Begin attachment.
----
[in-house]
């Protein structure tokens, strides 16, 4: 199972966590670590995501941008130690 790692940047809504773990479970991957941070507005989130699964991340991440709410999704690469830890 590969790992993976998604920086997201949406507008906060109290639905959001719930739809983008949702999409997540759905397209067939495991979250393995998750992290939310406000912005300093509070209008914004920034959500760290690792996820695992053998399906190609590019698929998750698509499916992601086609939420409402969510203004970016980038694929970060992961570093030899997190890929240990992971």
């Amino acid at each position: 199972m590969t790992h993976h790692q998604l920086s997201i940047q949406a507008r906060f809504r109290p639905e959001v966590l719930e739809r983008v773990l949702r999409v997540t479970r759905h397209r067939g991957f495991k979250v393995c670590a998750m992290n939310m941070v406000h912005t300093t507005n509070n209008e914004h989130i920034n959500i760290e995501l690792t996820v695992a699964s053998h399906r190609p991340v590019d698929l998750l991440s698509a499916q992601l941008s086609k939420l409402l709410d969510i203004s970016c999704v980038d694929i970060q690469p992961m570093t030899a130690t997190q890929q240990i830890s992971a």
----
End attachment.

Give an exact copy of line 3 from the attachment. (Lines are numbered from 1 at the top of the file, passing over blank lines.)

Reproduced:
């Amino acid at each position: 199972m590969t790992h993976h790692q998604l920086s997201i940047q949406a507008r906060f809504r109290p639905e959001v966590l719930e739809r983008v773990l949702r999409v997540t479970r759905h397209r067939g991957f495991k979250v393995c670590a998750m992290n939310m941070v406000h912005t300093t507005n509070n209008e914004h989130i920034n959500i760290e995501l690792t996820v695992a699964s053998h399906r190609p991340v590019d698929l998750l991440s698509a499916q992601l941008s086609k939420l409402l709410d969510i203004s970016c999704v980038d694929i970060q690469p992961m570093t030899a130690t997190q890929q240990i830890s992971a």